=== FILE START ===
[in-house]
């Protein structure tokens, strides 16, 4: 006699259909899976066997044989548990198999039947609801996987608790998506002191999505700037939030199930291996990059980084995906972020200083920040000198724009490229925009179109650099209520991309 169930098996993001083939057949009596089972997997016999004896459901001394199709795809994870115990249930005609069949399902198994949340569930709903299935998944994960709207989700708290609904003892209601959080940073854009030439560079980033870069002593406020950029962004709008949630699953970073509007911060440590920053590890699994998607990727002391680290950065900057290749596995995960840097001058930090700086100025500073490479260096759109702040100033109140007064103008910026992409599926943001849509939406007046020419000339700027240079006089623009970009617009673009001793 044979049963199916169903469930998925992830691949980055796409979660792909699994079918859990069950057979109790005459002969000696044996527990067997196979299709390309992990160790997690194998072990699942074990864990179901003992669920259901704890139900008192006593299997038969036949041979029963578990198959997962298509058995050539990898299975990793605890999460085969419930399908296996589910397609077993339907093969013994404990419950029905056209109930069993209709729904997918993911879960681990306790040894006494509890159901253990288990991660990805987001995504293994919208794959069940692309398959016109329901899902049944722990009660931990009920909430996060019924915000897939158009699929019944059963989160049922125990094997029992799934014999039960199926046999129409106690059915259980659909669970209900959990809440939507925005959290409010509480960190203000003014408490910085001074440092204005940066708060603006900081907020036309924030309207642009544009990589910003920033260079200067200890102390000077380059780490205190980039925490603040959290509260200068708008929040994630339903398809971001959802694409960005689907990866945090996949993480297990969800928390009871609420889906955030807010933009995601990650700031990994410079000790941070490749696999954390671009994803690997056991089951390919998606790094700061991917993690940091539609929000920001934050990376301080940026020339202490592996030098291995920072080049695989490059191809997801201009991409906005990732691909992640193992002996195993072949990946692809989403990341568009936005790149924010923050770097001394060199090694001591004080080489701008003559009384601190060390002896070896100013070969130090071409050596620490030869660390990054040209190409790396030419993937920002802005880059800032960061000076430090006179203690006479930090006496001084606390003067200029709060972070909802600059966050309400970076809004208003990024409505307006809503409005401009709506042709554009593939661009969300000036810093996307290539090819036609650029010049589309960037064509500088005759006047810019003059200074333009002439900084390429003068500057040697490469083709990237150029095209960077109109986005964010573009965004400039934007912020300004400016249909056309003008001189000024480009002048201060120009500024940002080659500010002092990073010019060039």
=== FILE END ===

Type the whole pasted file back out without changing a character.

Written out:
[in-house]
């Protein structure tokens, strides 16, 4: 006699259909899976066997044989548990198999039947609801996987608790998506002191999505700037939030199930291996990059980084995906972020200083920040000198724009490229925009179109650099209520991309 169930098996993001083939057949009596089972997997016999004896459901001394199709795809994870115990249930005609069949399902198994949340569930709903299935998944994960709207989700708290609904003892209601959080940073854009030439560079980033870069002593406020950029962004709008949630699953970073509007911060440590920053590890699994998607990727002391680290950065900057290749596995995960840097001058930090700086100025500073490479260096759109702040100033109140007064103008910026992409599926943001849509939406007046020419000339700027240079006089623009970009617009673009001793 044979049963199916169903469930998925992830691949980055796409979660792909699994079918859990069950057979109790005459002969000696044996527990067997196979299709390309992990160790997690194998072990699942074990864990179901003992669920259901704890139900008192006593299997038969036949041979029963578990198959997962298509058995050539990898299975990793605890999460085969419930399908296996589910397609077993339907093969013994404990419950029905056209109930069993209709729904997918993911879960681990306790040894006494509890159901253990288990991660990805987001995504293994919208794959069940692309398959016109329901899902049944722990009660931990009920909430996060019924915000897939158009699929019944059963989160049922125990094997029992799934014999039960199926046999129409106690059915259980659909669970209900959990809440939507925005959290409010509480960190203000003014408490910085001074440092204005940066708060603006900081907020036309924030309207642009544009990589910003920033260079200067200890102390000077380059780490205190980039925490603040959290509260200068708008929040994630339903398809971001959802694409960005689907990866945090996949993480297990969800928390009871609420889906955030807010933009995601990650700031990994410079000790941070490749696999954390671009994803690997056991089951390919998606790094700061991917993690940091539609929000920001934050990376301080940026020339202490592996030098291995920072080049695989490059191809997801201009991409906005990732691909992640193992002996195993072949990946692809989403990341568009936005790149924010923050770097001394060199090694001591004080080489701008003559009384601190060390002896070896100013070969130090071409050596620490030869660390990054040209190409790396030419993937920002802005880059800032960061000076430090006179203690006479930090006496001084606390003067200029709060972070909802600059966050309400970076809004208003990024409505307006809503409005401009709506042709554009593939661009969300000036810093996307290539090819036609650029010049589309960037064509500088005759006047810019003059200074333009002439900084390429003068500057040697490469083709990237150029095209960077109109986005964010573009965004400039934007912020300004400016249909056309003008001189000024480009002048201060120009500024940002080659500010002092990073010019060039």